The Evernote Burger Cook-Along was a good enough excuse to dust off the old burger recipe and give it a bit of an update. It’s always good reviewing recipes every now and again, because they have a habit of evolving without you even really realising that they have. Its not surprising, as tastes evolve, skills improve and gadgets help. The recipe I actually follow isn’t actually the recipe I published a while ago, and my pull out the stops, I’ll feed you this before I ask you to marry me recipe is just different enough that I thought I’d make a new post on it.
However, this execution was not without its pitfalls. As you can see from the photo, the burger buns came out a bit bigger than I thought, they were more like mini-loaves. Light and fluffy ones, and delicious with the seeds, but way too big.
Makes 4 or so burgers
500g beef mince
1tsp Worcestershire sauce
1tbsp tomato ketchup
1/4 cup of finely chopped onion (or whizzed in a chopper)
Burger buns – Buy some or make some seeded burger buns
Sliced onion (preferably red)
The night before, mix all of the above up with the mince and leave to season in the fridge.
Next day, two hours before cook time, take the mix out of the fridge and make up the patties.
The BFI (Brute Force and Ignorance) method for making patties is what I like to use. That and Heston Blumental’s trick of using sufficient salt so that it stays togther. I weigh my patties to get the portion sizes right, so if the mix in total weighed 550g, I wuld make one 110g pattie for the jBug (kiddie portions rarely go bigger than 120g), two of 150g and one mini pattie of 90g in case anyone was still hungry. Patties of that weight are a lot larger than you might think. To make the pattie, just pick up the hunk of mince and keep mashing it together in your hands. It’ll come together eventually and feel like it has some structural integrity.
If you have a probe thermometer, then the thickness of the pattie doesn’t really matter and you can make them whatever shape you like, if you don’t then its worth making them the same thickness so they take the same amount of time to cook.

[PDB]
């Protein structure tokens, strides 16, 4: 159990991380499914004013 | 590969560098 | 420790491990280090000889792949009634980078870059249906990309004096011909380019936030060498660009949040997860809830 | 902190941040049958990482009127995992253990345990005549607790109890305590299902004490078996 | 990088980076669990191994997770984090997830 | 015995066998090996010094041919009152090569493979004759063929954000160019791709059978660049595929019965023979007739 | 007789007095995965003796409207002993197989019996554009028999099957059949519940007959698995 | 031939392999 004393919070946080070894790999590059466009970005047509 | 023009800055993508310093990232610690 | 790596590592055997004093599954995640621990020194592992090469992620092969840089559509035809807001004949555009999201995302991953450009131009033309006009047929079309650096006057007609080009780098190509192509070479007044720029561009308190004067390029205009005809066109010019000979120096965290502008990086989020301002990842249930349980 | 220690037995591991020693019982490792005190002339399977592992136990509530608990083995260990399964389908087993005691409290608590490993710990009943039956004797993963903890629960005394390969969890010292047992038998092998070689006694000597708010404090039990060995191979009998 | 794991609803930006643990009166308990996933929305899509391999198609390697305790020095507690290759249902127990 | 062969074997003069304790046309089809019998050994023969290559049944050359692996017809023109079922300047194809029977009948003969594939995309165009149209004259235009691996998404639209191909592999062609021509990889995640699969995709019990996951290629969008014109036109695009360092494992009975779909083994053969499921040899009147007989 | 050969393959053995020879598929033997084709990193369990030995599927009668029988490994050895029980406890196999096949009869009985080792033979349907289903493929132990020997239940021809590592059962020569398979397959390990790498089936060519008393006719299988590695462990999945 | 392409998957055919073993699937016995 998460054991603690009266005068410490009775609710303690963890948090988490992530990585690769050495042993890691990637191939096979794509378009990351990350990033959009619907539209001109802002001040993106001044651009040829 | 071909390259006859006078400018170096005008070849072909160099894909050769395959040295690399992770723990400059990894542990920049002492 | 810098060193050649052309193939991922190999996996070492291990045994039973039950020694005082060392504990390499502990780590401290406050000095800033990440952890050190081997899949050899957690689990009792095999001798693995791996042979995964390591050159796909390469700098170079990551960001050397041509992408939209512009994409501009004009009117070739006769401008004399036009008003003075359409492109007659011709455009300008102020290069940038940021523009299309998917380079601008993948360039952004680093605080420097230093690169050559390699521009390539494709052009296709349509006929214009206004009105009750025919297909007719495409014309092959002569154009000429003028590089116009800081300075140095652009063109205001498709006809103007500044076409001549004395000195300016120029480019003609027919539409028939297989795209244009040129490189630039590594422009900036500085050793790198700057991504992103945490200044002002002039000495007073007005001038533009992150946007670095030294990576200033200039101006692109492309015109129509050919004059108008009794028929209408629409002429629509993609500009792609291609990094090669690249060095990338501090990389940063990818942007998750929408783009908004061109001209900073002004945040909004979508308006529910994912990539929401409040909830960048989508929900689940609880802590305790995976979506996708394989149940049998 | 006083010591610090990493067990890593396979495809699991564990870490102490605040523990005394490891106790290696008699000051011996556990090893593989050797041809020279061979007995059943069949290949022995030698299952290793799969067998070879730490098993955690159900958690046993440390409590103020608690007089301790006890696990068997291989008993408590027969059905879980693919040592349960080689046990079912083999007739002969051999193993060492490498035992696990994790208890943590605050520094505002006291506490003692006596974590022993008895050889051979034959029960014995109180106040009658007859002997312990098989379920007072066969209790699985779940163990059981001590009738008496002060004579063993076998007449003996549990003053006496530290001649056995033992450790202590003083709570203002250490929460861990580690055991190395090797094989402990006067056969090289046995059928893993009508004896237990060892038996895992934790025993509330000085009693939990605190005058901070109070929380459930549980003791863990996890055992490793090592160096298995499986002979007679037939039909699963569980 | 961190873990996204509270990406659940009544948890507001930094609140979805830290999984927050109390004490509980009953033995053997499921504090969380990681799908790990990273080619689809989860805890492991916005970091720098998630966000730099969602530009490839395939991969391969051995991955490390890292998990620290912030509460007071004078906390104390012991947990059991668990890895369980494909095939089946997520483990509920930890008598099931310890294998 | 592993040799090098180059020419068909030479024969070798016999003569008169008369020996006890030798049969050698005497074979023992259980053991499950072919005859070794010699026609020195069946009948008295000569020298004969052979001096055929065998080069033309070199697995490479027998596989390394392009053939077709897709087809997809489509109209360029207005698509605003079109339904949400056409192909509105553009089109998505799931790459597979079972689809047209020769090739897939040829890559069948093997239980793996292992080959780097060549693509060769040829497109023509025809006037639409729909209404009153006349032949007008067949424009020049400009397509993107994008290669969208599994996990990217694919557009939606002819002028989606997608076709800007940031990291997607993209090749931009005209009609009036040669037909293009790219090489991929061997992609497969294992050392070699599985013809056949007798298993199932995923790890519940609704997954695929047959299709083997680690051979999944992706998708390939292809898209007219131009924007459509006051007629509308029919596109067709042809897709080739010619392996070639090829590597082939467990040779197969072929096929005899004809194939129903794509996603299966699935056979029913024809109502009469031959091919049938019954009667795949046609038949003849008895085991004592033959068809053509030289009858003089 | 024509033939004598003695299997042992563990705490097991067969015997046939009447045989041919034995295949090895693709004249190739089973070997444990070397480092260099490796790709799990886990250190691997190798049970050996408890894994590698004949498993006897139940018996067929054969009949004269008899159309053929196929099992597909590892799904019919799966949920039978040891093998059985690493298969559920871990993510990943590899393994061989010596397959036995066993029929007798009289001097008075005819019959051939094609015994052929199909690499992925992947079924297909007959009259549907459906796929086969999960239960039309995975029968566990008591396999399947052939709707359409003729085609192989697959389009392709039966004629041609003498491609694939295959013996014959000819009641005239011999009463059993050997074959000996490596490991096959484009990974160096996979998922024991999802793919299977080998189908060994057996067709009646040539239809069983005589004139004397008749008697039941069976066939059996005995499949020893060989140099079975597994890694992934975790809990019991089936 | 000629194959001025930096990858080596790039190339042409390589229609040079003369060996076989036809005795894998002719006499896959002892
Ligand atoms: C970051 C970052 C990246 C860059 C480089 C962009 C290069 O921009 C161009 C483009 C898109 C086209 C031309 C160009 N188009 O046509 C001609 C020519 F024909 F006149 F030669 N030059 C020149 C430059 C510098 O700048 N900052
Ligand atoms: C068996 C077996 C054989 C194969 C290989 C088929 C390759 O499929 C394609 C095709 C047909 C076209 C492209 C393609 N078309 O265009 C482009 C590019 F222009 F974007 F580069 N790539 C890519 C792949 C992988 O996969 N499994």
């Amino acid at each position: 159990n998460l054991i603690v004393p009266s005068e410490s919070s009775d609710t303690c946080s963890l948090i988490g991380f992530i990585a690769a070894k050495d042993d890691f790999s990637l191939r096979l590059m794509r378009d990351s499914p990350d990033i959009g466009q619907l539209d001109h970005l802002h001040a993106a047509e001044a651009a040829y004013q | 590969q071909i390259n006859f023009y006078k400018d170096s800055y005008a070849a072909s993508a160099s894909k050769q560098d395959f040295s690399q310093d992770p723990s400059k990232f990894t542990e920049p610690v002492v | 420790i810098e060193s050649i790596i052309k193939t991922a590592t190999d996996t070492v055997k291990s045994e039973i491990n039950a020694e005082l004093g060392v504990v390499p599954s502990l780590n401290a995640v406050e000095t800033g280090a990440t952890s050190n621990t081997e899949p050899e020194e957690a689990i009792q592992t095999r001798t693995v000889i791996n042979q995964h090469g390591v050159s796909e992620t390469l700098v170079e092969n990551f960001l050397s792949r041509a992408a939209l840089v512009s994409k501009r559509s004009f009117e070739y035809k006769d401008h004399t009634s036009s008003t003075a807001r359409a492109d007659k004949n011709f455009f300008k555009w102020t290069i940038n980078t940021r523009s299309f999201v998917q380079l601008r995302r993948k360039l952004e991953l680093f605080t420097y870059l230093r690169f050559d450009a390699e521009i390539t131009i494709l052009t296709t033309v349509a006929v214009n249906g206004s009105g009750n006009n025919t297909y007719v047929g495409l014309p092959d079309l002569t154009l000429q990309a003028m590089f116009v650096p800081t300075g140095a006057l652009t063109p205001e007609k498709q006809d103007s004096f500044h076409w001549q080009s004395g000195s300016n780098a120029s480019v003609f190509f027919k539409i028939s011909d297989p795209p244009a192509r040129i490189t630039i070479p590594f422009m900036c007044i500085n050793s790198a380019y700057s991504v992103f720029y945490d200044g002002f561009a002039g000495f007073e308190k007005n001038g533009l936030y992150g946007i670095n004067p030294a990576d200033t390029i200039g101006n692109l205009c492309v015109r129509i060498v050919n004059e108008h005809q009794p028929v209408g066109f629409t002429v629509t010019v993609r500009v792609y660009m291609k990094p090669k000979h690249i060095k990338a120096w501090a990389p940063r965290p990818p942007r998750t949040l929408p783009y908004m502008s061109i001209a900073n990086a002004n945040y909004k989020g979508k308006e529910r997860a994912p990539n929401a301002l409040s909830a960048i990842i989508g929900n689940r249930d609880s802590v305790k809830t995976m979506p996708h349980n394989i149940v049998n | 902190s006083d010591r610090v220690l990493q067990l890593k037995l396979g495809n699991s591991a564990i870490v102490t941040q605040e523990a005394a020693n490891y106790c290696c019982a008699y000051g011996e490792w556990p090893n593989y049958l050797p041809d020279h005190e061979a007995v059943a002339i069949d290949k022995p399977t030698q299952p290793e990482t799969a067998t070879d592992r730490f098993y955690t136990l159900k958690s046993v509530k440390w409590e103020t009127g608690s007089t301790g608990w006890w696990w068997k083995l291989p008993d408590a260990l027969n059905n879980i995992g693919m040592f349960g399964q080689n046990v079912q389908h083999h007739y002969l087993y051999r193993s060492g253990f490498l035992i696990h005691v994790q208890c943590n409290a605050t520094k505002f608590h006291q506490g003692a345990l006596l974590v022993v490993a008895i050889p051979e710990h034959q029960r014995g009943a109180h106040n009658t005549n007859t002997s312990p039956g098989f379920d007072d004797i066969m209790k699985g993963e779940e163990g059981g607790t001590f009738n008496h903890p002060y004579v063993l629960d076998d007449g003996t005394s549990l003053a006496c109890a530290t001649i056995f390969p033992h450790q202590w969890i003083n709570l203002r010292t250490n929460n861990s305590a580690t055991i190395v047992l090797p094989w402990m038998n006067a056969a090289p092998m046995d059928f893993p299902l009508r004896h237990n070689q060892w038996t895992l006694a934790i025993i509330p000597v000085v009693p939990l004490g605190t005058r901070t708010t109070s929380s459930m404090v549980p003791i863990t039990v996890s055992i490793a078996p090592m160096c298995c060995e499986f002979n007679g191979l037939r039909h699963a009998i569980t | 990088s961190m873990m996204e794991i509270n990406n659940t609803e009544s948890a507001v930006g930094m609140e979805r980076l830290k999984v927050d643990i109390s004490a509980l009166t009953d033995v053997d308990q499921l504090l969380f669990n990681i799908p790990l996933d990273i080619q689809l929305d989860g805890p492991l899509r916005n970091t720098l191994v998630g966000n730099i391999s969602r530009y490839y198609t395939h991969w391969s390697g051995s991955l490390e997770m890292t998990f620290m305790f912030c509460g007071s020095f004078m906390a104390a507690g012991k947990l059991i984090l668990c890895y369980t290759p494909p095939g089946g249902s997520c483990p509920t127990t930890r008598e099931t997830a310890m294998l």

Now, leave them to rest out of the fridge as they will need to come up to room temperature.
When cooking time comes, get your pan as hot as possible. This bit’s the same as the old recipe. We’re going to use the Maillard reaction with our burgers. Put a little bit of oil in the pan, enough to get a thin film of oil covering it so the burgers don’t stick. They’re going to release a lot of oil so you dont need to add too much. Drop in two, at most three burgers and keep flipping them every 15-20 seconds.
I like to scoop out some of the fat that comes out of the burgers as they cook, it’s always a surprising amount of grease.
To test for doneness, I uses a probe thermometer, when the temperature inside the burger gets to about 50 degrees C its going to be well done. Take it off and let it rest for about five minutes before serving. About 40 worked for a medium rare burger.
Is all plain sailing from now, slap on burger bun (slightly toasted if you like it that way) on goes the cheese, salad and mayo, stick the top bun on and serve.
Things I’ve Found
Heston Blumenthal suggests brioche buns (which I have to try), dill pickles (which I am not so sure of) and sweet onions (which I am sold on).
If you want melted, bubbly cheese, take the burgers off five degrees before the desire doneness and stick the cheese on them. Under the grill for a few minutes should finish them off (Check the temperature again before you serve – make sure it’s properly cooked!)